Export markets were “destabilized” as carriers are forced to “undersell” capacity

Maersk Containers Ningbo Photo 50972944 © Minipig5188 Dreamstime.com

Ocean carriers are seeking to fill their vessels from China with heavily discounted spot cargoes as their contracted forwarders underperform on minimum quantities.

However, it appears that with bookings still falling below around 60% of vessel utilization levels, carriers are canceling voyages at the eleventh hour and declaring it a blank sail for the trade.

According to this week’s commentary by the Ningbo Containerized Freight Index (NCFI), export markets have become “destabilized” due to carriers “underselling their space.”

And even the spot rate indexes are struggling to keep up with the rapid erosion of rates on the Pacific and Asia-North Europe trade lanes, as cheaper deals are offered daily.

Although Xeneta’s XSI Asia-US West Coast component fell a massive 15% this week, to $2,209 per 40ft, “market rates” are still lower.

According to US-based consultant Jon Monroe, last week’s “real” spot rate for the US West Coast was $1,734 per 40 feet, based on data from NVOCC Worldwide Logistics.

Monroe said “prices had fallen back to pre-pandemic levels” on the route, with most of the damage occurring in September.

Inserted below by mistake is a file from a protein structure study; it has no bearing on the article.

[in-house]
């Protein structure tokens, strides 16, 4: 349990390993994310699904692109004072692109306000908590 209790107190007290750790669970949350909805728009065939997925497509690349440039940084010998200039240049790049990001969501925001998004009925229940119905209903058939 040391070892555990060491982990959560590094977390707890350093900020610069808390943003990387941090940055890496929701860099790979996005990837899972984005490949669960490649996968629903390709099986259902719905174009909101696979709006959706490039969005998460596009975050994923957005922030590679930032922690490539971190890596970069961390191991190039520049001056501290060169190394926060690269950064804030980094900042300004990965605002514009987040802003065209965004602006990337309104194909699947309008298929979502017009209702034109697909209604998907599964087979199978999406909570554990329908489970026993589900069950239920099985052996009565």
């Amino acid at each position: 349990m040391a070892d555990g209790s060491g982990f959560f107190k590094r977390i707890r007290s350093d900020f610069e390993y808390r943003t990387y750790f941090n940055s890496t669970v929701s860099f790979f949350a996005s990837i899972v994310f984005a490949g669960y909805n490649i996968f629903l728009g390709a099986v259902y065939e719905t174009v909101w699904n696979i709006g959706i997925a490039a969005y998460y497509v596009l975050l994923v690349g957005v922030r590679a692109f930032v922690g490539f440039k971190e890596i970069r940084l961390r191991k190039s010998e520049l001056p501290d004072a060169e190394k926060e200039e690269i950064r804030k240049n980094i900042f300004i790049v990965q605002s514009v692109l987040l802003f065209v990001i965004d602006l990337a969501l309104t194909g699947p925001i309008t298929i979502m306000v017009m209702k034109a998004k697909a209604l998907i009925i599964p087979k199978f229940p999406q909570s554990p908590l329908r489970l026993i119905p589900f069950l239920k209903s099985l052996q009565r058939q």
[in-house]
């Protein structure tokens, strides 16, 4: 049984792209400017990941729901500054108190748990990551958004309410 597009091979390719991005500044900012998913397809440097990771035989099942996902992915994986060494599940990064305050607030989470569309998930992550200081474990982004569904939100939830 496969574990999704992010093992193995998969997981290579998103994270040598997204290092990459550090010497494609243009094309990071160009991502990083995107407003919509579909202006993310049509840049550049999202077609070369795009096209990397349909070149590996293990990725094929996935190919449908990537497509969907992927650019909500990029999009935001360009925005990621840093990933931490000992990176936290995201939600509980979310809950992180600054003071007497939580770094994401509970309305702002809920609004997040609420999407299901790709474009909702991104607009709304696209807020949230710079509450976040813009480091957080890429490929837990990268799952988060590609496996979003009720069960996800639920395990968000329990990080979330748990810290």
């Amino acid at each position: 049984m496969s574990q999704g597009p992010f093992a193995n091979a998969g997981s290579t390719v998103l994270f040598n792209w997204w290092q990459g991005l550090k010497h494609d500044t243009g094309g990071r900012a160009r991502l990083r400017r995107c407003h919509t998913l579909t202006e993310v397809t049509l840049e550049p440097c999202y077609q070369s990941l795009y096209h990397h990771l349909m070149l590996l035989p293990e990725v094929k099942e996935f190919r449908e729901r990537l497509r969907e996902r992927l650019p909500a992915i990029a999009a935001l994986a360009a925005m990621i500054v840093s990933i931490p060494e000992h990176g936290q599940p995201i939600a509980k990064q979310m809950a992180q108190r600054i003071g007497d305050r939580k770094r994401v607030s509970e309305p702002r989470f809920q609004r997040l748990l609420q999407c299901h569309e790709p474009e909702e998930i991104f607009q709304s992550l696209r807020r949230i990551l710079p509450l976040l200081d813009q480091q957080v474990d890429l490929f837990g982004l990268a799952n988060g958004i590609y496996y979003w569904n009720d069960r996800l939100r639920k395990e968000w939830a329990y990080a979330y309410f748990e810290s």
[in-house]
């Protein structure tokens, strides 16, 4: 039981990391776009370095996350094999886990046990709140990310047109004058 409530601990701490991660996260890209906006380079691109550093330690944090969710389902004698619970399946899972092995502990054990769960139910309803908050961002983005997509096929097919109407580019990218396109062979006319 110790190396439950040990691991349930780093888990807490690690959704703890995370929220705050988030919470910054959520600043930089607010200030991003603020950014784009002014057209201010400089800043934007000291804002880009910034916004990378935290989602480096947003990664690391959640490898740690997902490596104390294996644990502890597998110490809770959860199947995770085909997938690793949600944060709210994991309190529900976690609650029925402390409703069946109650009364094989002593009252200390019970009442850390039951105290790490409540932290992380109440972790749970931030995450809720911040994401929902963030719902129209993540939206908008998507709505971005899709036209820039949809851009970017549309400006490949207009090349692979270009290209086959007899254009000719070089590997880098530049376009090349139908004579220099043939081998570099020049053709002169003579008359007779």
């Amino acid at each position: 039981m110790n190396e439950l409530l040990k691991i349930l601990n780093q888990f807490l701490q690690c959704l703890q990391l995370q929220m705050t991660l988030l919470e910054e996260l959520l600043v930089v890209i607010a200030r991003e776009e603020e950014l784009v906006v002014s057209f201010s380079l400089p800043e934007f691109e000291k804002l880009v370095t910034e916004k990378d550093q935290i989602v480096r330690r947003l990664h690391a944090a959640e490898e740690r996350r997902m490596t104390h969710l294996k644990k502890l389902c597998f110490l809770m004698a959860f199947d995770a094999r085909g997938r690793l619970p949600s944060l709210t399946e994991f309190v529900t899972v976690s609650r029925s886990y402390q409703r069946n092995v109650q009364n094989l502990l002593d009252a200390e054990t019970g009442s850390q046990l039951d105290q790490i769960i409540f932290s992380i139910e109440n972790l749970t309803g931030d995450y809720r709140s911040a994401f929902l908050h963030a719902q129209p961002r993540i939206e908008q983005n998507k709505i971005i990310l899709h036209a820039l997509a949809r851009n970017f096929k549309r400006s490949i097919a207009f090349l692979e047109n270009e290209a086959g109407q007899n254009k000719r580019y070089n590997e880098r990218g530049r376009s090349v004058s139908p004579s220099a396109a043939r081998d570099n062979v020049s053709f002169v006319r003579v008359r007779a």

“The initial rate cuts appear to have been driven by Maersk’s spot rates in their online portal,” claimed Monroe. “Unfortunately, once the ball got rolling at declining spot rates, it couldn’t be stopped.”

Meanwhile, there was further evidence of the softer transpacific market this week, with the release of John McCown’s analysis of September throughput at top US container ports.

Despite a 5.5% drop in import volumes to 1.9 million teu last month, the report also highlights the acceleration of the coastal shift of cargo from US ports on the West Coast to the East Coast.

The McCown report records a staggering 17% drop in container imports from the West Coast, compared to September 2021, while East and Gulf Coast ports saw their volumes increase by 6.6%.

Elsewhere, airlines in Asia and northern Europe are reported to have been shocked by the “horrendous” booking forecasts for the coming weeks, said to be similar to the period at the start of the pandemic when demand fell by 25%.

The spot rate indices recorded a slower-than-expected decline with, for example, Drewry’s WCI Asia-North Europe component down just 3% on the week, to $4,436 per 40ft.

But again, there seem to be much cheaper prices circulating in the market, too The Loadstar sighting offers from China-based forwarders below $4,000 per 40 feet through mid-November.

However, Northern European fares remain double what they were two years ago, so if carriers can achieve reasonable cabin factors of 70% or more, they should still have good profitability on each journey.

Additionally, their existing contract prices are higher than spot, and many shippers will honor these contracts until they expire in the next few months.

But after that, it looks like the floodgates will open for significant contract cuts.

According to Alan Murphy, CEO of Sea-Intelligence, “there is no underlying structural support for high interest rates” on the trans-Pacific and Asia-Europe trade lanes.

“Unless carriers reduce capacity significantly, vessel utilization will be low,” he warned.

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